Extensive European research on responsible carbon dioxide removal – action must be taken now

News, Press release

Alongside drastic emission reductions, carbon dioxide removal technologies and practices are needed to keep the Paris Agreement climate target within reach. This is concluded in an extensive multidisciplinary research project involving top European universities and research institutes. According to the project coordinator at VTT Technical Research Centre of Finland, emission reductions and carbon dioxide removal cannot be seen as alternatives — action is required on all fronts.

Carbon dioxide removals have been the subject of lively public debate recently. The European Commission has communicated that drastic emission reductions must be supplemented with land-based and industrial carbon removals by 2040 to keep on track with the climate neutrality target by 2050. For the past four years, the multidisciplinary NEGEM research project has focused on responsible carbon dioxide removal options, their potentials, as well as social and environmental impacts.

"Removing carbon dioxide from the atmosphere is needed for keeping the warming at 1.5°C. At the same time, we must significantly accelerate our efforts to reduce emissions. Therefore, carbon removal is not an alternative to emission reductions, but a necessary supplementary measure," says Kati Koponen, VTT's Senior Scientist and coordinator of the project.

Concrete methods for carbon dioxide removal under examination

The NEGEM project investigates several different technologies and practices for removing carbon dioxide from the atmosphere: afforestation and reforestation, capture of carbon dioxide released during bioenergy production and storing it in geologic formations (BECCS), biochar production, capture of carbon dioxide directly from ambient air and storing it in geologic formations (DACCS), soil carbon sequestration, enhanced weathering, and ocean alkalinisation.

Each method has positive and negative impacts on the surrounding nature and society. Industrial carbon removals such as BECCS and DACCS offer a solution for permanent carbon storage, but they are currently more expensive and further away from large-scale deployment than, for example, re-/afforestation, which are ready-to-use methods. However, carbon stored in forests can be released quickly, for instance, during a forest fire or logging.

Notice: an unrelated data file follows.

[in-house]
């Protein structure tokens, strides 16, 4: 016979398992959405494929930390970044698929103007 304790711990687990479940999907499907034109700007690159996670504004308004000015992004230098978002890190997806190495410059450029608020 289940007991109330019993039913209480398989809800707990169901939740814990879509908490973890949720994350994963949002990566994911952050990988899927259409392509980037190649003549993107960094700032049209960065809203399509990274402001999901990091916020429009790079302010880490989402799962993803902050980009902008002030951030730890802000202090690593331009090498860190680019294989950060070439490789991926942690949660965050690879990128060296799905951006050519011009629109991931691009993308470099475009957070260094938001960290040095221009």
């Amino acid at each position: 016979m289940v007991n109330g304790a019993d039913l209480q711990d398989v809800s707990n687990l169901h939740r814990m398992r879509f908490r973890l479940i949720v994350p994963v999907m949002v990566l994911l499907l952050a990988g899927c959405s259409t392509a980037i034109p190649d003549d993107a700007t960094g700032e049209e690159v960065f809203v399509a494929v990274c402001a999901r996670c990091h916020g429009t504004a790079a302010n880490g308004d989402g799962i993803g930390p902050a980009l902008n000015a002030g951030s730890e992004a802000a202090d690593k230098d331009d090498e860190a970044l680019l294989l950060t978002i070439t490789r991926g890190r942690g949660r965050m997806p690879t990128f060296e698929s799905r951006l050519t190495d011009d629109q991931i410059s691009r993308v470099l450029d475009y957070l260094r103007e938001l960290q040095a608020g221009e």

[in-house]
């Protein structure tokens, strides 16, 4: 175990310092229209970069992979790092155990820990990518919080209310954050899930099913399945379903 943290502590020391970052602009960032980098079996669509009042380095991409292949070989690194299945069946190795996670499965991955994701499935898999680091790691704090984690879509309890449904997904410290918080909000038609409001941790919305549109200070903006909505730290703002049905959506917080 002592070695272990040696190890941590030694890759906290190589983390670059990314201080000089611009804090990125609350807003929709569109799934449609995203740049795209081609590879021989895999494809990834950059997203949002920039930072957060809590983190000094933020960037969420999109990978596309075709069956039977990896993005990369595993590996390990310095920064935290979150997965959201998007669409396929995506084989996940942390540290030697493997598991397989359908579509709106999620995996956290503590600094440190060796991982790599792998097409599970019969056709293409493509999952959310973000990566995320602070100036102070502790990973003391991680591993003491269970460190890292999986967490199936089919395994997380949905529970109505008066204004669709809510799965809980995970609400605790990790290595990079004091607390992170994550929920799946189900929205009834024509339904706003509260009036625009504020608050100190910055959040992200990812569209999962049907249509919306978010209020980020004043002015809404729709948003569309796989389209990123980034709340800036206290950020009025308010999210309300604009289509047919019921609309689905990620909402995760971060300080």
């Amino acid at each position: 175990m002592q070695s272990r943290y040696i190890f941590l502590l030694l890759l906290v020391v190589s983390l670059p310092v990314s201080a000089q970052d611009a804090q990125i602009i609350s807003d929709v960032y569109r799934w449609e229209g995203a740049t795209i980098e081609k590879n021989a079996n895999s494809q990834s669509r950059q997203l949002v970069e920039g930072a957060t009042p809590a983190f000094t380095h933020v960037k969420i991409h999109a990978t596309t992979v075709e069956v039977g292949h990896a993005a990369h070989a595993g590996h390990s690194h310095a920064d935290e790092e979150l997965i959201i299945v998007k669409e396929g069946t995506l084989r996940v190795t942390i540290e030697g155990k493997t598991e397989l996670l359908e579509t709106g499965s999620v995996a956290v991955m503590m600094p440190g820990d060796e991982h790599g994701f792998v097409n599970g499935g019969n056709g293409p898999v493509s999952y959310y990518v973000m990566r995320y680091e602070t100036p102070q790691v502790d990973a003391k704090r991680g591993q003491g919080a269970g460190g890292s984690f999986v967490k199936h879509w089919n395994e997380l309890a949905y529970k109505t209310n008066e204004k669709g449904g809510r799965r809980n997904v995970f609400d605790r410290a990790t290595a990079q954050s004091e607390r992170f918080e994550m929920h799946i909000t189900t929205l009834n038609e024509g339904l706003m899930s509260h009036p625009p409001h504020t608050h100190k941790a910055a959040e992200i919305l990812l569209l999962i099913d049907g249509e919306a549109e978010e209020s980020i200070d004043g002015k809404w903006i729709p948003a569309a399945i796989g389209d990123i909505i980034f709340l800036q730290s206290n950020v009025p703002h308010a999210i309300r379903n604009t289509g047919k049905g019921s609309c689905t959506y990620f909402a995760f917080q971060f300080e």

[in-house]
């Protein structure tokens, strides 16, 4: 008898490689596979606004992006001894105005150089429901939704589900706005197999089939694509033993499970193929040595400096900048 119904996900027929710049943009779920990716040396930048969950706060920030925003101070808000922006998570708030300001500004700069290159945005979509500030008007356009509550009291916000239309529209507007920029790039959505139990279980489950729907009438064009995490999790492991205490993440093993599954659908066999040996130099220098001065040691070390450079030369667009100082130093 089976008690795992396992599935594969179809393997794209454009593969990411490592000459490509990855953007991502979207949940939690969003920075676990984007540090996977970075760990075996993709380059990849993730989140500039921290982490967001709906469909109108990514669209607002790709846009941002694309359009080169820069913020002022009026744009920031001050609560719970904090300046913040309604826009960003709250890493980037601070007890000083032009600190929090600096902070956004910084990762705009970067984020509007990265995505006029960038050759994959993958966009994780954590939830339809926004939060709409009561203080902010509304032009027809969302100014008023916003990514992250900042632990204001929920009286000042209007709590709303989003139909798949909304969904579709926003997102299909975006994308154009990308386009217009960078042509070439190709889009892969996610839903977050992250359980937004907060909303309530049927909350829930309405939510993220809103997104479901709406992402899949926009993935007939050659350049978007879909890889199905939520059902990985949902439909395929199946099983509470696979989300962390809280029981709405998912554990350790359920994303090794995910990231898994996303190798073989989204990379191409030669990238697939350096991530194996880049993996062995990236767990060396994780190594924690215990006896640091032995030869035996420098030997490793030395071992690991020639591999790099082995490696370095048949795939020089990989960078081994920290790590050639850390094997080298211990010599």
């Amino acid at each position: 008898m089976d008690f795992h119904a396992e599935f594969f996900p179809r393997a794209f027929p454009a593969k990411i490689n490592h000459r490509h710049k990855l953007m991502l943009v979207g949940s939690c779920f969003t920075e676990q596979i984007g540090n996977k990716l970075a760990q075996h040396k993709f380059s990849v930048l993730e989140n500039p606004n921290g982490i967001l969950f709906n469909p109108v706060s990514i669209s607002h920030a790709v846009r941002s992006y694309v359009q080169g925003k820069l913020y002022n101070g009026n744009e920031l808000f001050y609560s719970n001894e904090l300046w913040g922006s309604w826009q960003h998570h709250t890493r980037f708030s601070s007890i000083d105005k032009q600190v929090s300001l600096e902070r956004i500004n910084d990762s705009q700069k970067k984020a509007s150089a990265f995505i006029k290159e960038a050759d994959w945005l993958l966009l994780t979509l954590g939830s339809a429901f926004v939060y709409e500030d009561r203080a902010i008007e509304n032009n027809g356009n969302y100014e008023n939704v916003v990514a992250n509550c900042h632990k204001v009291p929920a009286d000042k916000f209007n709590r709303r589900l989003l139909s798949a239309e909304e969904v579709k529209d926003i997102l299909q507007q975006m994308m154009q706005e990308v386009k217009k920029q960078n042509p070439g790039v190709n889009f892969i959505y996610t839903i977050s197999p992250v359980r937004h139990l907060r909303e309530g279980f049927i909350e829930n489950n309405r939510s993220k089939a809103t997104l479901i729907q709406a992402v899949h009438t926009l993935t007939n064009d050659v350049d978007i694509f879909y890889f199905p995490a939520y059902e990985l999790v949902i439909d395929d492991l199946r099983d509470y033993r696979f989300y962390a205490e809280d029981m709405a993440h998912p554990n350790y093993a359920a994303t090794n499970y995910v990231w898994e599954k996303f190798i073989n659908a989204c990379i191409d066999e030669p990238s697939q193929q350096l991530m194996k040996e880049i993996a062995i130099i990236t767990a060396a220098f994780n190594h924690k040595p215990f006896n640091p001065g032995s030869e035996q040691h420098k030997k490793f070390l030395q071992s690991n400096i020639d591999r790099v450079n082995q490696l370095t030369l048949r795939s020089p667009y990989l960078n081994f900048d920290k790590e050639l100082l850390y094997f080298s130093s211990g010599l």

On the other hand, increasing natural carbon sinks by reforestation or soil carbon sequestration, also has a positive impact on biodiversity, recreational value, and nature's ability to adapt to climate change. It can also help meet international nature restoration targets.

"Responsible carbon dioxide removal takes into account the advantages and disadvantages of each method. It is important to use a portfolio of methods to balance the trade-offs and to ensure cost-efficiency. Therefore, all methods will most likely need to be used simultaneously," Koponen explains.

The research project involves a total of 16 European universities, research institutes, NGOs, and companies. The project is coordinated by the VTT Technical Research Centre of Finland.

International cooperation is a key for successful removals

According to Koponen, the required scale of carbon dioxide removal and its impacts are not yet fully understood. Large-scale international cooperation is also necessary for the transport and storage of carbon dioxide, as many countries don’t have their own geological formations suitable for carbon dioxide storage. There is also a demand for mutually agreed-upon science-based monitoring practices and regulations.

While carbon dioxide removal increases costs, it also creates economic opportunities for the European countries.

"If we must remove gigatonnes of carbon from the atmosphere, it will require numerous plants and large-scale infrastructure for transport and storage. Carbon dioxide removal may become an entire industry, creating jobs and export potential for pioneers. Nations, companies and the EU have to plan their carbon dioxide removal efforts now, while at the same time focusing on drastic emission reductions,” Koponen says.

Download the final report of the NEGEM research project here.

Kati Koponen
Kati Koponen
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